Yellow fever is a viral hemorrhagic disease transmitted by infected Aedes aegypti mosquitoes. The number of cases has increased over the past 20 years due to declining population immunity, deforestation, urbanization, population movements, and climate change. The World Health Organization (WHO) estimates that there are 200,000 cases of yellow fever and 30,000 deaths every year, 90% of which occur in Africa.
Once the virus has been contracted, it incubates in the body for three to six days, followed by infection that can occur in one or two phases:
- An acute phase with high fever followed by muscle pain, loss of appetite, nausea or vomiting. In 75% of cases, the individual’s health subsequently improves and his or her symptoms may disappear within four days.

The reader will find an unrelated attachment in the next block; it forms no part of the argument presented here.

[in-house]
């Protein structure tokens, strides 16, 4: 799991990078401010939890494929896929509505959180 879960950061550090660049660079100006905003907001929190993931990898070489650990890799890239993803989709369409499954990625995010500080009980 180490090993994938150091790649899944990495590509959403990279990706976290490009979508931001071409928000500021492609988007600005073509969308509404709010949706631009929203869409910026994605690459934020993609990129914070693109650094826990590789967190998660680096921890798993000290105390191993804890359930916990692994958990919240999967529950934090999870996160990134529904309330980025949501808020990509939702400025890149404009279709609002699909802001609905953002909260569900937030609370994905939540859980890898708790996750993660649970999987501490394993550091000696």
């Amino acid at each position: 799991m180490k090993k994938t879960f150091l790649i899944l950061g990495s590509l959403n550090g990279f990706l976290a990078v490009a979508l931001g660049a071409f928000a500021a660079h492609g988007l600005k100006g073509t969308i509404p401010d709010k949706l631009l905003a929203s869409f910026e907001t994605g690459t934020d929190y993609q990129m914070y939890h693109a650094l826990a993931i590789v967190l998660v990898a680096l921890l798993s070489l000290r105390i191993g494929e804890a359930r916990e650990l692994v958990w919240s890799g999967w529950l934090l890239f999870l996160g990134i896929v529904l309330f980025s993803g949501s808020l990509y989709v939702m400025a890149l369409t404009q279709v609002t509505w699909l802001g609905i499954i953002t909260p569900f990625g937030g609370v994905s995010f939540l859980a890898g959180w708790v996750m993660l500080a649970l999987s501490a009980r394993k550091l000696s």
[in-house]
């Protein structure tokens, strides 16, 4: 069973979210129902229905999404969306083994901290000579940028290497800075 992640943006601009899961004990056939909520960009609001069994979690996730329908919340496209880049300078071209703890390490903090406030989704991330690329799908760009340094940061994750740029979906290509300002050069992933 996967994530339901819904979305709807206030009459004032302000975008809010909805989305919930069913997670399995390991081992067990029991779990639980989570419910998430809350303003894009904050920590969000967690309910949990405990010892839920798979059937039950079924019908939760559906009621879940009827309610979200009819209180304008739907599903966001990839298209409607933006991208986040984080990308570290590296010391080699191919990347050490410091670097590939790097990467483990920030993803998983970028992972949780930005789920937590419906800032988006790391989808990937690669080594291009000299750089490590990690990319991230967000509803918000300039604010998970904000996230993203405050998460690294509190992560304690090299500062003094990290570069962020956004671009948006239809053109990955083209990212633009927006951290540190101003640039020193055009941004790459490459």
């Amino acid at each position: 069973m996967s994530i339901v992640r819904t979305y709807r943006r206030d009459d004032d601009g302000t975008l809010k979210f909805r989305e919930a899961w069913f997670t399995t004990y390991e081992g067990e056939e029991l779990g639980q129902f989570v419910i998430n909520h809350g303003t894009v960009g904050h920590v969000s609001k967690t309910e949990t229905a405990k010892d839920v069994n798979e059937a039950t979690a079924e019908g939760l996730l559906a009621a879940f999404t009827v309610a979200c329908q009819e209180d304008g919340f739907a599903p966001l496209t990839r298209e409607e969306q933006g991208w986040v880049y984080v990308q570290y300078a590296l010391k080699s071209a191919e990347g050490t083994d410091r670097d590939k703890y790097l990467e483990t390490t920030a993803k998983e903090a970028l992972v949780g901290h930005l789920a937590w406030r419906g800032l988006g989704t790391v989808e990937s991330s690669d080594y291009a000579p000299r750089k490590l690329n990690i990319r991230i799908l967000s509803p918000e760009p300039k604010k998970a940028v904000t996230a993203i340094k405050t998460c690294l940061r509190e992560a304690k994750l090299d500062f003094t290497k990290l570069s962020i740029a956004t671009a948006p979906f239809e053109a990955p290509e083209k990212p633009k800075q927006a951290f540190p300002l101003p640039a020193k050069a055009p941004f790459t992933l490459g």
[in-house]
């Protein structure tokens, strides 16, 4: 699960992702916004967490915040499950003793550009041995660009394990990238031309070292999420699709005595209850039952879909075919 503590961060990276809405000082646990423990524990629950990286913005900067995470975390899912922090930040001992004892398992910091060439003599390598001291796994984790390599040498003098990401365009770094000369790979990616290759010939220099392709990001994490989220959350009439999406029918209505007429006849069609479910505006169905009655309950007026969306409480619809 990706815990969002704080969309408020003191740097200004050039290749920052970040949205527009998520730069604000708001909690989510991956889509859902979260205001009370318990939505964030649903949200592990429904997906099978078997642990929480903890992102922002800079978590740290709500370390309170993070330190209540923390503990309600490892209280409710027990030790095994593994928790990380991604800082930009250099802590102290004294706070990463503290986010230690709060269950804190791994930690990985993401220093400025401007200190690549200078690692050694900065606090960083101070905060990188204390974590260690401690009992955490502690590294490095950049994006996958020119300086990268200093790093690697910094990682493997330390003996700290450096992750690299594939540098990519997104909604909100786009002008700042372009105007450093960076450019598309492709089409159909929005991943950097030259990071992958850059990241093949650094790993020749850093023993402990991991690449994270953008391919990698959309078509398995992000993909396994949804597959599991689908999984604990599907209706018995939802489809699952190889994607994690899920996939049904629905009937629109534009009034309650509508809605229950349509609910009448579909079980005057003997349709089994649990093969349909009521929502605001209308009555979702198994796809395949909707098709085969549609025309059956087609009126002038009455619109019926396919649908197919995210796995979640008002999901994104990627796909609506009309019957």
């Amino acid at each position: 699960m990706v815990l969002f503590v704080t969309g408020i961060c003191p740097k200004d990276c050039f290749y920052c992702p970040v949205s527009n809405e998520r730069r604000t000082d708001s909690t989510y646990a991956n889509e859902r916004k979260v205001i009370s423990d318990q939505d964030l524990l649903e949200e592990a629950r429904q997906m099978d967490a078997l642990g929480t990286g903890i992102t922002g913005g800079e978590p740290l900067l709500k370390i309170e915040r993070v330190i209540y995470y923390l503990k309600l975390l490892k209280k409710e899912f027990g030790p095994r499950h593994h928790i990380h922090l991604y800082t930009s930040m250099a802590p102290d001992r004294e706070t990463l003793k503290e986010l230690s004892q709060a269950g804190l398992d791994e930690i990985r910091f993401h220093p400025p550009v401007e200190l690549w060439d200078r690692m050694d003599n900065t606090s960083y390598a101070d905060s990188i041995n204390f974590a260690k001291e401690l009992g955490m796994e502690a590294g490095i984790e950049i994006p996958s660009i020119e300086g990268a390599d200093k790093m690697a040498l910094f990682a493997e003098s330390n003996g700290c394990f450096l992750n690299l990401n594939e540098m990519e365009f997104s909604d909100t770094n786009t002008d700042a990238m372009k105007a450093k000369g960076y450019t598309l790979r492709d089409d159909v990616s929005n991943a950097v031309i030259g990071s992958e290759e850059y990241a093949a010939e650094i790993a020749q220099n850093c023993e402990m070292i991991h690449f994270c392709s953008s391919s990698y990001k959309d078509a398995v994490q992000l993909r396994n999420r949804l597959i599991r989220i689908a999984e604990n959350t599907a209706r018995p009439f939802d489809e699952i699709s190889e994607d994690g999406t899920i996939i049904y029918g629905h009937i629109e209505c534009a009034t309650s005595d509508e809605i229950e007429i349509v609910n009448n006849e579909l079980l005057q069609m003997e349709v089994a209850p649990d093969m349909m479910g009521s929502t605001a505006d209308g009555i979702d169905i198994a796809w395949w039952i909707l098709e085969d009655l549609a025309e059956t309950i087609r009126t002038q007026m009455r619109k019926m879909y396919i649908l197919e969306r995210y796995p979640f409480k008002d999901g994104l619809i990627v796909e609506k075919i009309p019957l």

- A toxic phase may occur within 24 hours of remission of the initial phase. The symptoms are severe fever, jaundice, and hemorrhages causing blood to appear in the vomit. Half of the people affected by the toxic phase die within 10 to 14 days.
As there is no treatment for yellow fever, preventive vaccination is crucial. WHO recommends routine infant immunization as well as mass vaccination campaigns in high-risk areas together with measures to control the Aedes aegypti mosquito in urban centers.
The GAVI Alliance has been providing support for increased yellow fever immunization coverage since 2007. One of the conditions for receiving funding is to implement AEFI (Adverse Events Following Immunization) surveillance. In this context, AMP supports yellow fever AEFI surveillance in collaboration with other organizations.